Former Albany State safety Dexter Moody leaps for an interception during a game his senior year against Elizabeth City State. Moody finished his two-year career at ASU with 10 interceptions. (Herald file photo)
BALTIMORE — Dexter Moody never used the word “dream.”
Not when talking about his ascent into the NFL, or his recent three-year contract with the Baltimore Ravens or his arrival at the pinnacle of the football world.
Instead, all he talked about was work.
“It’s not just about coming out and playing football anymore,” he said. “It’s about knowing where you need to be, and it takes a lot of studying. You actually need to know the game.
“At this level, everybody is as good as you are. No one will give you anything. You have to earn everything you get at this level.”
In a recent phone interview with The Herald, the former star Albany State University safety and Ravens rookie said he likes his chances of earning a spot on the team’s 53-man roster this fall. Moody went untouched in the NFL Draft in early May, but in a matter of days he accepted a 3-year, $1.53 million contract with the Ravens — and some in the Baltimore media think Moody could even be fighting for a starting safety spot this season.
For now, Moody is just concerned with making the roster.
“As long as I do what I know I can, I can make it. I have a good chance to make it,” said Moody, who had two interceptions in the team’s rookie minicamp in May and just wrapped up the second of four Organized Team Activity sessions. “I’m just taking it day-by-day and doing what I can. I just let the rest take care of itself.”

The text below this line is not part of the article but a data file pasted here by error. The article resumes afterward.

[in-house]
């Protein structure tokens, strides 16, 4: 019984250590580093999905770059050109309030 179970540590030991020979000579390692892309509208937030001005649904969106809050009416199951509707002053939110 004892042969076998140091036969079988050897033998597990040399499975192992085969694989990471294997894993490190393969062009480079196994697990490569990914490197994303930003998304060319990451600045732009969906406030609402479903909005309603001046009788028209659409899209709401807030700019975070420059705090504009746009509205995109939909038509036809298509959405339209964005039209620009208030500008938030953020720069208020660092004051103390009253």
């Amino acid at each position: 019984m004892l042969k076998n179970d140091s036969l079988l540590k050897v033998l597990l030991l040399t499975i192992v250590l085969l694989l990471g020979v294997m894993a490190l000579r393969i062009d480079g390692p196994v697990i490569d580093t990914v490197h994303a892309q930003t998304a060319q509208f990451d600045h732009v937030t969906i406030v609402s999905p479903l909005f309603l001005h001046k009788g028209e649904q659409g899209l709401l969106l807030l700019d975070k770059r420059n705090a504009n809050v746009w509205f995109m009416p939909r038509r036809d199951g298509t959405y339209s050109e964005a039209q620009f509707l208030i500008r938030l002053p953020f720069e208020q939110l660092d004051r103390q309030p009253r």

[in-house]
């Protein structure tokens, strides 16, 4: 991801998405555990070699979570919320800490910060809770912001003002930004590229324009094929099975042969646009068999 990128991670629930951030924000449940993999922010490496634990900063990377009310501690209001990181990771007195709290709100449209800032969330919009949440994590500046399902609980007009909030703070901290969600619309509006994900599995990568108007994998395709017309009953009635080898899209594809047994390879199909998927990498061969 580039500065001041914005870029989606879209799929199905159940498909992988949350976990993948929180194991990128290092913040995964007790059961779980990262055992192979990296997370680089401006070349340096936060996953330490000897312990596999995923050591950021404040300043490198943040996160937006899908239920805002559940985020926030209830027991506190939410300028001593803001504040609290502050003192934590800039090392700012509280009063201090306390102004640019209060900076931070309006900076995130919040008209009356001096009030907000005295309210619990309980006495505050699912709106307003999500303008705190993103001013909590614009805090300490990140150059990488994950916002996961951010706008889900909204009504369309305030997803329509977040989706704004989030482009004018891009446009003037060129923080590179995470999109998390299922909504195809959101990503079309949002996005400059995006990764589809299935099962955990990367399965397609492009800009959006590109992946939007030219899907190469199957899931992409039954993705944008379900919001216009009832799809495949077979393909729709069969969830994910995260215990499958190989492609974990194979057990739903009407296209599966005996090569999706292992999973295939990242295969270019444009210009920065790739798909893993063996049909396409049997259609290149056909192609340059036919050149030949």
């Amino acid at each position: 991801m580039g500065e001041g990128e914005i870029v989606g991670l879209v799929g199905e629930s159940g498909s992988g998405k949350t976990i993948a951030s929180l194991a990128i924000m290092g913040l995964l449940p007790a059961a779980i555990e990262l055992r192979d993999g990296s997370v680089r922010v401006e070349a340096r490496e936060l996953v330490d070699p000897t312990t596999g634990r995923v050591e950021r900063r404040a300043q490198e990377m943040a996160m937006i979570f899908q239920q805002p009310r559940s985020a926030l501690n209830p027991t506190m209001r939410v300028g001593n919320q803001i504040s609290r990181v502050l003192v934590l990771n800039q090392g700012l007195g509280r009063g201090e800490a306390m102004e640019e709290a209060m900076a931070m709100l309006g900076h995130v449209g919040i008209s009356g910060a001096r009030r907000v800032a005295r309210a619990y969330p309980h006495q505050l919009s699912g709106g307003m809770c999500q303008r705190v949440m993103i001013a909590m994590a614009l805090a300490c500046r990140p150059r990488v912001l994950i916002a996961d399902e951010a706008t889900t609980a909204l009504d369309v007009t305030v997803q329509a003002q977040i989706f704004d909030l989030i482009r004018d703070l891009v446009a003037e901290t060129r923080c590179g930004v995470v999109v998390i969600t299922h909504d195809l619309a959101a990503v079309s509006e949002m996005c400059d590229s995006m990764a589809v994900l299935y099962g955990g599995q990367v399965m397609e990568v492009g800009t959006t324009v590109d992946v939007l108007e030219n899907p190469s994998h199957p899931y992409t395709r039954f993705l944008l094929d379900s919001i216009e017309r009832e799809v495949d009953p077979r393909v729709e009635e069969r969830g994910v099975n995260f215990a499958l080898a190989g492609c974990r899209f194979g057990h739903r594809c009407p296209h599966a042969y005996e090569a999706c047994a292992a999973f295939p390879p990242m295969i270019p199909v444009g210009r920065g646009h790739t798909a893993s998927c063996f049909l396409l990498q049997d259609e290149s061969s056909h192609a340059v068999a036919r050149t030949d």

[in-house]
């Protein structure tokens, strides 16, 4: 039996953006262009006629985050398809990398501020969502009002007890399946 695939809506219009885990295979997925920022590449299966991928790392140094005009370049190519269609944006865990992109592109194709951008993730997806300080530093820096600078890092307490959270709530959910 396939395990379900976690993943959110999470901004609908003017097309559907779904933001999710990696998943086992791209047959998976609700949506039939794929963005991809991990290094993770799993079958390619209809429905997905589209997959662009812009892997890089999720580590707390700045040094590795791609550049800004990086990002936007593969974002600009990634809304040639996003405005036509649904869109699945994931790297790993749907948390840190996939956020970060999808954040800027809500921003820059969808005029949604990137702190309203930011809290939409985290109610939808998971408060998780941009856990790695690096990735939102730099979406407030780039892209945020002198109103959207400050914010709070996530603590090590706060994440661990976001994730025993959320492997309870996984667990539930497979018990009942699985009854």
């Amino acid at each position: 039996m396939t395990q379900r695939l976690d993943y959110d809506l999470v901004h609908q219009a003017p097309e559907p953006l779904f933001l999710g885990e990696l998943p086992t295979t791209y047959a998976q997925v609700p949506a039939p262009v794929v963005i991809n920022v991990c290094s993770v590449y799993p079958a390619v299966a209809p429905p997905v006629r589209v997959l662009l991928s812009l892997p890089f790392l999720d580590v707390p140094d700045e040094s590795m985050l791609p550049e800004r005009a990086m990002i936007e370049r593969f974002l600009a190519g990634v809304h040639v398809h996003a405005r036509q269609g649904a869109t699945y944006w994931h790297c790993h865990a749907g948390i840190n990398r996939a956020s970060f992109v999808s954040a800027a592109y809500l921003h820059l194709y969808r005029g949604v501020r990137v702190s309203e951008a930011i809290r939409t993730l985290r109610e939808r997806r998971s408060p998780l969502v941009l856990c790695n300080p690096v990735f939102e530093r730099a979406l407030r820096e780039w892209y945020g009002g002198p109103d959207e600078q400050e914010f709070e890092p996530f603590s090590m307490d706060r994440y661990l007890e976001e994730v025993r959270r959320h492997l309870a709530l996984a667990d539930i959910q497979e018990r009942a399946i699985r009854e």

Albany State coach Mike White watched Moody take over the defense last season and nearly single-handedly will the Rams to an SIAC championship. Moody was named the MVP of the title game and eventually the conference’s Defensive Player of the Year, and White said he would be shocked if “a player as good as we have ever had at Albany State, mentally and physically,” wasn’t offered a roster spot.
“He can turn it up big-time. They say big-time players make big-time plays, and that’s exactly what he did in the championship game,” said White, referring to Moody’s blocked punt and interception in the end zone late in the 2013 SIAC title game that gave the Rams a come-from-behind win against Miles.
White continued: “That’s what he did, and that’s what an NFL player does. He makes plays like that. I’m not surprised where he is, and I expect him to have a long and prosperous NFL career. Anything less than that, and I will be shocked.”
ASU offensive coordinator Steve Smith, who recently spent time in the NFL as an assistant coach with the Kansas City Chiefs, also said Moody has the ingredients for a successful pro career.
“He has all the tools you look for in a safety,” Smith told The Herald earlier in the spring. “He can cover and come down to the line of scrimmage and can blitz. He has the size, the speed. He has it all.”
Moody wrapped up his senior year with the Rams with three interceptions, following a junior season when he finished third in the nation with seven picks. The 6-foot-3 native of Twin City was one of the nation’s top prospects at his position coming out of high school and initially signed a scholarship with the University of Georgia, but because of off-the-field troubles had his offer taken away by UGA coach Mark Richt.